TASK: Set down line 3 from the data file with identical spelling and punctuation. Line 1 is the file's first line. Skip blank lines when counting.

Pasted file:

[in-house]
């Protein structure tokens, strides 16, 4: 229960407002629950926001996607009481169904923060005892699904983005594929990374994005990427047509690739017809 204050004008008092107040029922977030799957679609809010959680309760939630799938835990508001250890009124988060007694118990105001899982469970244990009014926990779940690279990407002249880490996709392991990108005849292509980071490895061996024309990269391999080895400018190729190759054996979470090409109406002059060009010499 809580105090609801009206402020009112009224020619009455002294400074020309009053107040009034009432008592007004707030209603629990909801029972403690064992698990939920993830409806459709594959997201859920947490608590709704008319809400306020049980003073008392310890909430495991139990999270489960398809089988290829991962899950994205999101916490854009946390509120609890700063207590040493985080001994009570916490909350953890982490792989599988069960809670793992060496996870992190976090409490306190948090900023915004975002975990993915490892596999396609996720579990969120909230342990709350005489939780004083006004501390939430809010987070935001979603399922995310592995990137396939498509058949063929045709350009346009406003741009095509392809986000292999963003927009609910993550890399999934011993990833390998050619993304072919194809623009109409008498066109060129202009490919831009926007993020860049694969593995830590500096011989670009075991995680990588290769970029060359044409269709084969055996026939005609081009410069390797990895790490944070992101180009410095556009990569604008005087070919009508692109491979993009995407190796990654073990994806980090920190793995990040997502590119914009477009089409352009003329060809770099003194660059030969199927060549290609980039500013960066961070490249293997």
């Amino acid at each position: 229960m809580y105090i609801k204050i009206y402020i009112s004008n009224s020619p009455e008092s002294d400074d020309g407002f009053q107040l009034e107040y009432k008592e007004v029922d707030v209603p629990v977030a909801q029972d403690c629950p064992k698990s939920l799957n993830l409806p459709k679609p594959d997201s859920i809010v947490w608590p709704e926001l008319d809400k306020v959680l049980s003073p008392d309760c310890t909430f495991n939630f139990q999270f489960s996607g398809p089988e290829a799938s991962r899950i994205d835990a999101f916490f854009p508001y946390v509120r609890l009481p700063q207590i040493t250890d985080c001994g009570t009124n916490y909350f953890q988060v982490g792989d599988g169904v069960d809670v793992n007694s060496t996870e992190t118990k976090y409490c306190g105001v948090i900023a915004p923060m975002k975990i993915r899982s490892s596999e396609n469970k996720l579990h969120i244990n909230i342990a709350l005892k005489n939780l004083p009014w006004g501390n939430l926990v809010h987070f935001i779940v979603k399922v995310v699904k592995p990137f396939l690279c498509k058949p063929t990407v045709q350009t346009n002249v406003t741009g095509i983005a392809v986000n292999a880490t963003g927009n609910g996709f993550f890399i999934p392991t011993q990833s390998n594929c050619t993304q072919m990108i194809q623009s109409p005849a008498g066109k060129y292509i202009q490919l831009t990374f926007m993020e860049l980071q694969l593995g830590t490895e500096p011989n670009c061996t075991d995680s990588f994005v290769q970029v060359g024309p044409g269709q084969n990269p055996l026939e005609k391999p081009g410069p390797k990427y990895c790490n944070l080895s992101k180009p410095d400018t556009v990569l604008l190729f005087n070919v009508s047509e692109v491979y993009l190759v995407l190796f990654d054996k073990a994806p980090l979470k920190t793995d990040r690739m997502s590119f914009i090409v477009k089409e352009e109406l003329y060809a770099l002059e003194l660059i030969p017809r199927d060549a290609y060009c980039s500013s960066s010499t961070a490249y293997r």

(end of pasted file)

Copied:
């Amino acid at each position: 229960m809580y105090i609801k204050i009206y402020i009112s004008n009224s020619p009455e008092s002294d400074d020309g407002f009053q107040l009034e107040y009432k008592e007004v029922d707030v209603p629990v977030a909801q029972d403690c629950p064992k698990s939920l799957n993830l409806p459709k679609p594959d997201s859920i809010v947490w608590p709704e926001l008319d809400k306020v959680l049980s003073p008392d309760c310890t909430f495991n939630f139990q999270f489960s996607g398809p089988e290829a799938s991962r899950i994205d835990a999101f916490f854009p508001y946390v509120r609890l009481p700063q207590i040493t250890d985080c001994g009570t009124n916490y909350f953890q988060v982490g792989d599988g169904v069960d809670v793992n007694s060496t996870e992190t118990k976090y409490c306190g105001v948090i900023a915004p923060m975002k975990i993915r899982s490892s596999e396609n469970k996720l579990h969120i244990n909230i342990a709350l005892k005489n939780l004083p009014w006004g501390n939430l926990v809010h987070f935001i779940v979603k399922v995310v699904k592995p990137f396939l690279c498509k058949p063929t990407v045709q350009t346009n002249v406003t741009g095509i983005a392809v986000n292999a880490t963003g927009n609910g996709f993550f890399i999934p392991t011993q990833s390998n594929c050619t993304q072919m990108i194809q623009s109409p005849a008498g066109k060129y292509i202009q490919l831009t990374f926007m993020e860049l980071q694969l593995g830590t490895e500096p011989n670009c061996t075991d995680s990588f994005v290769q970029v060359g024309p044409g269709q084969n990269p055996l026939e005609k391999p081009g410069p390797k990427y990895c790490n944070l080895s992101k180009p410095d400018t556009v990569l604008l190729f005087n070919v009508s047509e692109v491979y993009l190759v995407l190796f990654d054996k073990a994806p980090l979470k920190t793995d990040r690739m997502s590119f914009i090409v477009k089409e352009e109406l003329y060809a770099l002059e003194l660059i030969p017809r199927d060549a290609y060009c980039s500013s960066s010499t961070a490249y293997r």